An innovative new system to stow seats within passenger train carriages to create space for cargo is now available for train operating companies to trial.
It’s a unique approach, developed in collaboration with the UK rail sector and offers significant commercial, environmental and passenger benefits.
42 Technology has today announced the development of a complete seating system that will enable train operating companies – TOCs– for the first time to configure specific carriages to carry either passengers or high-value cargo as required.
The Adaptable Carriage system allows the seats and tables within a passenger train carriage to be automatically stowed to create space for low density, high value packages and other cargo that would otherwise go by road. The system has been developed as part of a two year RSSB-funded programme, using extensive inputs from the UK rail industry, and when deployed could help ease road congestion, cut emissions and allow online retailers to offer later order cut-off times, faster deliveries and new services. The technology can be retrofitted into existing carriages or integrated into new build designs, and is now ready for use in its first industrial trials.
42 Technology has also developed a working demonstration module for its system that will be launched to the wider rail industry community at this year’s international Railtex exhibition – 9 to 11 May, NEC Birmingham.
Adaptable Carriage features three key innovations:
The Adaptable Carriage technology is fully compatible with both steel-frame and modern aluminium train carriage designs using cantilevered seats. The seats have been designed to maximise passenger comfort and together with their associated mechanisms specifically engineered to add minimal extra weight to the carriage compared with existing industry-standard seats.
All the seats, tables and draught screens within each section of an Adaptable Carriage are connected together and can be moved along the length of the carriage via a system that also acts to cover the working mechanism in passenger configuration. The control system ensures that all seats are safely secured in both the passenger and cargo-carrying configurations, and it can be readily integrated with the carriage control system to automate door locking ensuring complete passenger safety.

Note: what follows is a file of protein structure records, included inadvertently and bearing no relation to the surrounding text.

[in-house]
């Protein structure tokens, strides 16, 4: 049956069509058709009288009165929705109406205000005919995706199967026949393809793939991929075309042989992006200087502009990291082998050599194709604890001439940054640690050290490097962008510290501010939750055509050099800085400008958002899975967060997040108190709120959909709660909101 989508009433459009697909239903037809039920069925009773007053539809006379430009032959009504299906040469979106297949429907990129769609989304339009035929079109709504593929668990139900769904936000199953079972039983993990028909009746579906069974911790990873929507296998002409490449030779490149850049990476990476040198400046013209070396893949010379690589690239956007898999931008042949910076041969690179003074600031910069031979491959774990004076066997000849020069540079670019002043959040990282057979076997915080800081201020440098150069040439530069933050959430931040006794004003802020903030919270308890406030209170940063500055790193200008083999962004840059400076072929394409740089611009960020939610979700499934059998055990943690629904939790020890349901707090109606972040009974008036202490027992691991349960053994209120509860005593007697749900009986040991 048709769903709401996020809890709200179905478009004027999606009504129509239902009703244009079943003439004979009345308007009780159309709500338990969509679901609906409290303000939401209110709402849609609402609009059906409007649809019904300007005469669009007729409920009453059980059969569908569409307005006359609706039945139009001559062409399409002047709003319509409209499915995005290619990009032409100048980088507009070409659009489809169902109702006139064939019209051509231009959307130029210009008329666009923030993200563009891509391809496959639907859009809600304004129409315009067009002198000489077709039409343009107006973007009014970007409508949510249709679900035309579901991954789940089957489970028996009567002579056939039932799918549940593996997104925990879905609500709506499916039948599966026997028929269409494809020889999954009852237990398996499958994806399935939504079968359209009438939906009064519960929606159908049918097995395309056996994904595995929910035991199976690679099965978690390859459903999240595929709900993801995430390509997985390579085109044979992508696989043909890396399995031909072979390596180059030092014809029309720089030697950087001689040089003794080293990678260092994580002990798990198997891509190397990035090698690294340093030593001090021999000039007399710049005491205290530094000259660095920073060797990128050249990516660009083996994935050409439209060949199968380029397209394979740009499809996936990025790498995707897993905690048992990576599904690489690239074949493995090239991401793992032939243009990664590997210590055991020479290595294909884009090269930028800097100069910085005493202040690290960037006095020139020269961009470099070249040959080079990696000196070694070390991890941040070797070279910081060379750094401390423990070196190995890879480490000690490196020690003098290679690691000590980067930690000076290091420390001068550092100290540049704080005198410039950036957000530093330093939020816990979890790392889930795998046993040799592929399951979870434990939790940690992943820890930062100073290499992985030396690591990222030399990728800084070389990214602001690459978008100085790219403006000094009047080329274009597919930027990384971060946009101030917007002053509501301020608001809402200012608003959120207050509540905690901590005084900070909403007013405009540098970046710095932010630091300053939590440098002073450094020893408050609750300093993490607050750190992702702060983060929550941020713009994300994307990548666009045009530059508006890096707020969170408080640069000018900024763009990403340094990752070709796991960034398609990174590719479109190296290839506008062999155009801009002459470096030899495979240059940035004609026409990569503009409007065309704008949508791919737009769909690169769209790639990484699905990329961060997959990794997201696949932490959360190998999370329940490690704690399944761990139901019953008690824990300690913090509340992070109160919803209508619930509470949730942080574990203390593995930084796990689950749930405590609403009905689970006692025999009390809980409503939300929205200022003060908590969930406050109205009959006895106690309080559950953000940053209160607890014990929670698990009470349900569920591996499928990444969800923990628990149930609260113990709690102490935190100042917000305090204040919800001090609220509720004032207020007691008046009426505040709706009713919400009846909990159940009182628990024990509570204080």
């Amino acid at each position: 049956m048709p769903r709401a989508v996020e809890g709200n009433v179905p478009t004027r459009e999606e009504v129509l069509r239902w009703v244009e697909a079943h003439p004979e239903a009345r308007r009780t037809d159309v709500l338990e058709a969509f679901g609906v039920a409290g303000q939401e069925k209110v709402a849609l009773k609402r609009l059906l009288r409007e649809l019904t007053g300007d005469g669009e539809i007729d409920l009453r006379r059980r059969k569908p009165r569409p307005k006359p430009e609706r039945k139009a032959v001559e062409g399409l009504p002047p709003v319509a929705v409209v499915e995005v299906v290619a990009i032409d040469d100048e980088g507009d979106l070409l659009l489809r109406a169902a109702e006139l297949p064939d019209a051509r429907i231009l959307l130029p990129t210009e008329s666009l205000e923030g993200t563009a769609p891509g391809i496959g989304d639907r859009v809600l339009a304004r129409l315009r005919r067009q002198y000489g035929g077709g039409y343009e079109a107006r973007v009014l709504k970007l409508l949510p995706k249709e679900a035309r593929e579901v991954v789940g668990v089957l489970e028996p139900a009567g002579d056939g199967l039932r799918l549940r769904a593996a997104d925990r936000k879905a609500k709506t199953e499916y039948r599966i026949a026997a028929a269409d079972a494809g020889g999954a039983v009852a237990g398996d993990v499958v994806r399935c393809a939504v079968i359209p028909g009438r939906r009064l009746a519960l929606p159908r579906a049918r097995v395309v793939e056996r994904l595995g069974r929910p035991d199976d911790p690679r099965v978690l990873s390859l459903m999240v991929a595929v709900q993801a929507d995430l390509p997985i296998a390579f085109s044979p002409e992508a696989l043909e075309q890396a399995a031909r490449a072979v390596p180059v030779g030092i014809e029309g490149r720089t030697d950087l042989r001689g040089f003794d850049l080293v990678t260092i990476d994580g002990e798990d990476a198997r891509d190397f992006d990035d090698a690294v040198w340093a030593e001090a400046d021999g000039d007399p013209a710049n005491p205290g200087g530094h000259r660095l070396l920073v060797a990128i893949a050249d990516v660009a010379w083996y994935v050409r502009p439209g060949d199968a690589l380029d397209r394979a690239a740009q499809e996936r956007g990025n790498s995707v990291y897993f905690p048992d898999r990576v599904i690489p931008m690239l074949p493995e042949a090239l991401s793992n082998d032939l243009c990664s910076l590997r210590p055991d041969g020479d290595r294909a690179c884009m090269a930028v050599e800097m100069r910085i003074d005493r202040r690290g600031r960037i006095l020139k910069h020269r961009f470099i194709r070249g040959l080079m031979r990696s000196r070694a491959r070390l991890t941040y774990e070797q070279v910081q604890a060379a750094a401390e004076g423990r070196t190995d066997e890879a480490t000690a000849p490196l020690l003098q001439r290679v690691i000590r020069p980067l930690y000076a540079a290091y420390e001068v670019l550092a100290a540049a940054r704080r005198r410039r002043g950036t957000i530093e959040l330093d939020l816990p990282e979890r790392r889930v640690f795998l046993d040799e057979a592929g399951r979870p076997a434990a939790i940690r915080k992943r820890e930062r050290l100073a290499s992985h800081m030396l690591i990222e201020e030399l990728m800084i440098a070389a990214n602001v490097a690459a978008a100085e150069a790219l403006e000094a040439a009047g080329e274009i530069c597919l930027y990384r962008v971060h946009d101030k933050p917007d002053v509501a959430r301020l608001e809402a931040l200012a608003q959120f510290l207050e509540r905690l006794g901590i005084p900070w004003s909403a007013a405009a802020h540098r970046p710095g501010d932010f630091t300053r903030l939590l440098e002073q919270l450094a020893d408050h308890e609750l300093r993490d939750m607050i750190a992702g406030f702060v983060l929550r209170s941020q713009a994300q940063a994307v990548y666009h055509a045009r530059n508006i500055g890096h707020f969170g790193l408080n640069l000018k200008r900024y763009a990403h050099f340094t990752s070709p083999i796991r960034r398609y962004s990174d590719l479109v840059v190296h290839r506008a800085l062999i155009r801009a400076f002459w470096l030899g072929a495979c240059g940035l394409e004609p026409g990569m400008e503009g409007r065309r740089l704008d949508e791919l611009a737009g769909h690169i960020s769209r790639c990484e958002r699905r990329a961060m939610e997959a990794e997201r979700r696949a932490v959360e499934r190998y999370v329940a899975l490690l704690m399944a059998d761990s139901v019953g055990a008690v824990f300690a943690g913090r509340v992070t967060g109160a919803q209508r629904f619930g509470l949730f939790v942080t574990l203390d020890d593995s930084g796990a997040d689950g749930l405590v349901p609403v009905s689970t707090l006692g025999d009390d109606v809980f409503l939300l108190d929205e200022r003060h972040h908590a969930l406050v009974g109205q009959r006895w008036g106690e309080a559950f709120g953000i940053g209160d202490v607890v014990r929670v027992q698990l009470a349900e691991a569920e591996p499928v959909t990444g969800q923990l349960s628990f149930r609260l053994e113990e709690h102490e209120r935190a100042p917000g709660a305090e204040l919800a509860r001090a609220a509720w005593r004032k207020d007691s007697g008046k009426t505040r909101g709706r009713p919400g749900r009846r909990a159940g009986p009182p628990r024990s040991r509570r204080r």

The reconfiguration process is fully automated, takes under three minutes to complete and as a result the 20 rows of seats in a typical passenger carriage (with four seats per row) can be compressed to create cargo space equivalent to the capacity of an articulated lorry.
Adaptable Carriage is an example of what can be achieved when the UK rail industry partners with a cross-sector innovation consultancy to deliver solutions to specific rail challenges.
The Adaptable Carriage system has been developed and demonstrated to give train operators, logistics companies, and other potential system users the opportunity to see the technology in action. It offers a novel but very practical way to get more cargo onto the rail network and to help TOCs secure additional revenues from their existing infrastructure that could be invested in improved facilities and services for passengers or offset against ticket price increases.
42 Technology is already working with a number of interested parties to support initial trials of Adaptable Carriage and to enable further commercial development of the technology.